Tuesday, November 10, 2009

Sexual Violence and Mental Health

Last Friday, Nov. 6, I attended the quarterly meeting of MN's SVPN (Sexual Violence Prevention Network) in St. Paul.

We got a quick reminder about The first Minnesota Summit to Prevent Sexual Violence scheduled for Dec. 3 - 4.

The Minnesota Summit will engage Minnesota leaders in identifying actions to prevent the losses caused by sexual violence.
This is an important event and I am looking forward to finding out what actions will come out of this summit.

Before the main presentation began, Lindsay Gullingsrud, the Sexual Violence Prevention Coordinator at MNCASA, gave a brief overview of the spectrum of prevention. The spectrum levels are:

influencing policy and legislation
changing organizational practices
fostering coalitions and networks
educating providers
promoting community education
strengthening individual knowledge and skills
I won't go into more detail here other than to say that this spectrum is very useful for ensuring that a plan of action is truly comprehensive.

Our main presenter was Phyllis Brashler Ph.D., MDH Suicide Prevention Coordinator, who gave a presentation entitled: Promoting Health and Healing: Addressing the mental health impacts of sexual assault from an advocacy perspective.

Brashler highlighted that this effort takes a public health approach and that everything starts with advocacy and movement. We need to keep in mind that our ultimate goal is helping sexual violence survivors.

Brashler highlighted definitions of mental health.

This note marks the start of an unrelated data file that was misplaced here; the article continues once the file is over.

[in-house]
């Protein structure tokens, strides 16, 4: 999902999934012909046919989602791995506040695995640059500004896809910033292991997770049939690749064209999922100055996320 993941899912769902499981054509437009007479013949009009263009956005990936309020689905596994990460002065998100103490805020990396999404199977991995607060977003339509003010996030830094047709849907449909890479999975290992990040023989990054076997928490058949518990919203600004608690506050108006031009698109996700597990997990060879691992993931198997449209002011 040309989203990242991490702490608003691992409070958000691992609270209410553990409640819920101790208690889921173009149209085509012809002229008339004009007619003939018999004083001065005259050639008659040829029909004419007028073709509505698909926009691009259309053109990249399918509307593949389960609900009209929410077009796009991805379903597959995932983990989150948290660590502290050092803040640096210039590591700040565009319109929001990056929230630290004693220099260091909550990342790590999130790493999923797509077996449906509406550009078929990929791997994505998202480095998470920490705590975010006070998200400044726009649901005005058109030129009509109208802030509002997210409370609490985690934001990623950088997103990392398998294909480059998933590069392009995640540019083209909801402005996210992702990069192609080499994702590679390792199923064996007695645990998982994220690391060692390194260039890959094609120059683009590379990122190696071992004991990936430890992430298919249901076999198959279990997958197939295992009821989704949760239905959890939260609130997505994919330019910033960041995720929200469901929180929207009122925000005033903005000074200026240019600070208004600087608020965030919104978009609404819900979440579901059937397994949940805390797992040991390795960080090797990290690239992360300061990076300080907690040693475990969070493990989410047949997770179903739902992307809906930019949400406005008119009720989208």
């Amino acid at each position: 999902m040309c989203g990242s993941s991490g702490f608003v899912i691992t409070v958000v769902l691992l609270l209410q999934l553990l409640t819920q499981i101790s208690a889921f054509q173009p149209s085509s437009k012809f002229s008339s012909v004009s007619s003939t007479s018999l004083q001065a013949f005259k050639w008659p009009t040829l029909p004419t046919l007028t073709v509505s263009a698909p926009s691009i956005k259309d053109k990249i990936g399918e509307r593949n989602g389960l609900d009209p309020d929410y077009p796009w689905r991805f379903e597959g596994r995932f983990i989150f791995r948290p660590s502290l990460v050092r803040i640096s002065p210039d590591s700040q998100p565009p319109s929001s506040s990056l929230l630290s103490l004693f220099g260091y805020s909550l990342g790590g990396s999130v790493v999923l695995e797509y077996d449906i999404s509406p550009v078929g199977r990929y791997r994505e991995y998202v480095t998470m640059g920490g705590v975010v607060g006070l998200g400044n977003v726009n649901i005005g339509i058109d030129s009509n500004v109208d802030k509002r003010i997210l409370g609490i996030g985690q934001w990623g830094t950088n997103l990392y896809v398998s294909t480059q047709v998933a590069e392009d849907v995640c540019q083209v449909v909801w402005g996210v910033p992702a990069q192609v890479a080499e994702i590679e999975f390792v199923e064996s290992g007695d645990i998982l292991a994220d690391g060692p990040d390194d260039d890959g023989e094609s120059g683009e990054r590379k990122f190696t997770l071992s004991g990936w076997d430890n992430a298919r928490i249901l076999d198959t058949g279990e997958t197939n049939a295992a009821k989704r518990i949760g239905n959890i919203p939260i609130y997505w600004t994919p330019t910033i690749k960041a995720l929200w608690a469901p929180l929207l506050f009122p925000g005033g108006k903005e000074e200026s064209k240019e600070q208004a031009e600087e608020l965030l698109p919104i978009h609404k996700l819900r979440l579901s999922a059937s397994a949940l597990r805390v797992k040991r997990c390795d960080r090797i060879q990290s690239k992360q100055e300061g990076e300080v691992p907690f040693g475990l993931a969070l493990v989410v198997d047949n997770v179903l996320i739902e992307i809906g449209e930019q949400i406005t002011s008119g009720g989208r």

Mental health is a state of well-being in which the individual realizes his or her own abilities, can cope with the normal stresses of life, can work productively and fruitfully, and is able to make a contribution to his or her community. -- World Health Organization

Our goal is to foster environments where everyone has an opportunity to live, learn, work, and fully participate in communities where they experience joy, health, love and hope

Brashler then went on to discuss the mental health continuum and the understanding that mental illness is mediated by the brain. To illustrate this point she showed P.E.T. brains scans of a mentally healthy person and one of a person suffering from depression which were significantly different from each other. She talked about the limitations of the medical model and how a diagnosis can create or alleviate sigma.

The data on the intersection of sexual assault and mental illness is limited and most of the data available gives researchers a snapshot of a small sample. This data is an important addition to what experts learn through their work either in the mental health field or the sexual assault advocacy field. Without data needed funding may not be offered.

Individuals who live with serious mental illness are at higher risk of experiencing sexual violence and sexual violence can contribute to mental illness.

Studies of mental health consumers found between 28% and 71% were sexual abuse survivors. A research review done by Mary Koss in 2003 found the lifetime prevalence of Major Depressive Disorder to be 2-3 times higher for women who have experienced sexual assault than for women who have not. The age of first victimization and the number of assaults impacted the depression rate.